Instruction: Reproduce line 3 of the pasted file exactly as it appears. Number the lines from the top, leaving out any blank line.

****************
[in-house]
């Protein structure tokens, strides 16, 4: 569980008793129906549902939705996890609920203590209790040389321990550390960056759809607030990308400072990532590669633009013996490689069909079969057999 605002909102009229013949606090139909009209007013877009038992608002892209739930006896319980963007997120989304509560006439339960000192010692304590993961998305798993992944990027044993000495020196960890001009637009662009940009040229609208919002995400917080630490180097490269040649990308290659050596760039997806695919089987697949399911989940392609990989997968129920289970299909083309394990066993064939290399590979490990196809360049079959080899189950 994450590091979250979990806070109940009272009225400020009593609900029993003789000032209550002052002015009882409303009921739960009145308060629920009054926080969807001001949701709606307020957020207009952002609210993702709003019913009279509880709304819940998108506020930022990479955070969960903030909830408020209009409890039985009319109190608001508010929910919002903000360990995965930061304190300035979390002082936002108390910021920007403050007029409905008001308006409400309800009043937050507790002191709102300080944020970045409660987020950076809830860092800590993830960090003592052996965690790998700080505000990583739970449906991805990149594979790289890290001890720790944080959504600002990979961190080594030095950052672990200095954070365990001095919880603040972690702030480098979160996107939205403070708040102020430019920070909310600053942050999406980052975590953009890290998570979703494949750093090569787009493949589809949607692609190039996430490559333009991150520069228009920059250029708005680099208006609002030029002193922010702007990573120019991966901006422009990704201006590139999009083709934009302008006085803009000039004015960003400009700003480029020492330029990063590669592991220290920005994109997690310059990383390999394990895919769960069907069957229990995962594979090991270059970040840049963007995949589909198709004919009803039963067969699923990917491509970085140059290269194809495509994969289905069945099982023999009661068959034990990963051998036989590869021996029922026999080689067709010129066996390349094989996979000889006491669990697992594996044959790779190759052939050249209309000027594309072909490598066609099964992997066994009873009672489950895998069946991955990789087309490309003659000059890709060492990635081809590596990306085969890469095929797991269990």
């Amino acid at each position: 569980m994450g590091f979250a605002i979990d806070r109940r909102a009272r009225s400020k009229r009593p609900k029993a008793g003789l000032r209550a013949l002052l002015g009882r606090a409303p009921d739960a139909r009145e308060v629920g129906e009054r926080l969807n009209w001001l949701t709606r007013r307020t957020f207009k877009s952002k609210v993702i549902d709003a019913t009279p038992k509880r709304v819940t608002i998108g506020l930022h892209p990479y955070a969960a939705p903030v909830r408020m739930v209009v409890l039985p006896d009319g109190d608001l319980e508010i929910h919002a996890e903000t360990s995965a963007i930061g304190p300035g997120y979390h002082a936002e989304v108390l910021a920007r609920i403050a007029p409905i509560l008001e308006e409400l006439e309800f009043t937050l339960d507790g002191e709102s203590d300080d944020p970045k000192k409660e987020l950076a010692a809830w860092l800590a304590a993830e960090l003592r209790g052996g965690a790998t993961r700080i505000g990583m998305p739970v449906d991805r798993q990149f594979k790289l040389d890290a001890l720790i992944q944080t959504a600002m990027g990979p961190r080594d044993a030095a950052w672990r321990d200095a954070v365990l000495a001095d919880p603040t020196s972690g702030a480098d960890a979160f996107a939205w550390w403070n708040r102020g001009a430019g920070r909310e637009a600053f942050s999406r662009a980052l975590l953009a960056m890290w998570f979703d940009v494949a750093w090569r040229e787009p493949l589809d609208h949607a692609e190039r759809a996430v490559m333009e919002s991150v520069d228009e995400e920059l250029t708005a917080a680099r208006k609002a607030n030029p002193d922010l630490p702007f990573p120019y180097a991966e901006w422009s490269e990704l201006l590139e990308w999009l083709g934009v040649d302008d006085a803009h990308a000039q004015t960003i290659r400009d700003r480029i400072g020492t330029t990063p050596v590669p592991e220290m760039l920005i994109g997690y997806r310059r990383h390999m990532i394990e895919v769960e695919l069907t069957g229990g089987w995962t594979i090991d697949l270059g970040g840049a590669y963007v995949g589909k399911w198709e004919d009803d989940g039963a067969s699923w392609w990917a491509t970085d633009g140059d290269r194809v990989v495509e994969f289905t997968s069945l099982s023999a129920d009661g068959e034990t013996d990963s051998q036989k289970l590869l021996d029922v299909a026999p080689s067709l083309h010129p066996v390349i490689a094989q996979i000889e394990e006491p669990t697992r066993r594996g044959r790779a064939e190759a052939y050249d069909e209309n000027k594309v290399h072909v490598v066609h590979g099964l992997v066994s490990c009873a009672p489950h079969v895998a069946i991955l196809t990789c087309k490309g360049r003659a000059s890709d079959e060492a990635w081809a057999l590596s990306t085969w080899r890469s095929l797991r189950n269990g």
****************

């Amino acid at each position: 569980m994450g590091f979250a605002i979990d806070r109940r909102a009272r009225s400020k009229r009593p609900k029993a008793g003789l000032r209550a013949l002052l002015g009882r606090a409303p009921d739960a139909r009145e308060v629920g129906e009054r926080l969807n009209w001001l949701t709606r007013r307020t957020f207009k877009s952002k609210v993702i549902d709003a019913t009279p038992k509880r709304v819940t608002i998108g506020l930022h892209p990479y955070a969960a939705p903030v909830r408020m739930v209009v409890l039985p006896d009319g109190d608001l319980e508010i929910h919002a996890e903000t360990s995965a963007i930061g304190p300035g997120y979390h002082a936002e989304v108390l910021a920007r609920i403050a007029p409905i509560l008001e308006e409400l006439e309800f009043t937050l339960d507790g002191e709102s203590d300080d944020p970045k000192k409660e987020l950076a010692a809830w860092l800590a304590a993830e960090l003592r209790g052996g965690a790998t993961r700080i505000g990583m998305p739970v449906d991805r798993q990149f594979k790289l040389d890290a001890l720790i992944q944080t959504a600002m990027g990979p961190r080594d044993a030095a950052w672990r321990d200095a954070v365990l000495a001095d919880p603040t020196s972690g702030a480098d960890a979160f996107a939205w550390w403070n708040r102020g001009a430019g920070r909310e637009a600053f942050s999406r662009a980052l975590l953009a960056m890290w998570f979703d940009v494949a750093w090569r040229e787009p493949l589809d609208h949607a692609e190039r759809a996430v490559m333009e919002s991150v520069d228009e995400e920059l250029t708005a917080a680099r208006k609002a607030n030029p002193d922010l630490p702007f990573p120019y180097a991966e901006w422009s490269e990704l201006l590139e990308w999009l083709g934009v040649d302008d006085a803009h990308a000039q004015t960003i290659r400009d700003r480029i400072g020492t330029t990063p050596v590669p592991e220290m760039l920005i994109g997690y997806r310059r990383h390999m990532i394990e895919v769960e695919l069907t069957g229990g089987w995962t594979i090991d697949l270059g970040g840049a590669y963007v995949g589909k399911w198709e004919d009803d989940g039963a067969s699923w392609w990917a491509t970085d633009g140059d290269r194809v990989v495509e994969f289905t997968s069945l099982s023999a129920d009661g068959e034990t013996d990963s051998q036989k289970l590869l021996d029922v299909a026999p080689s067709l083309h010129p066996v390349i490689a094989q996979i000889e394990e006491p669990t697992r066993r594996g044959r790779a064939e190759a052939y050249d069909e209309n000027k594309v290399h072909v490598v066609h590979g099964l992997v066994s490990c009873a009672p489950h079969v895998a069946i991955l196809t990789c087309k490309g360049r003659a000059s890709d079959e060492a990635w081809a057999l590596s990306t085969w080899r890469s095929l797991r189950n269990g």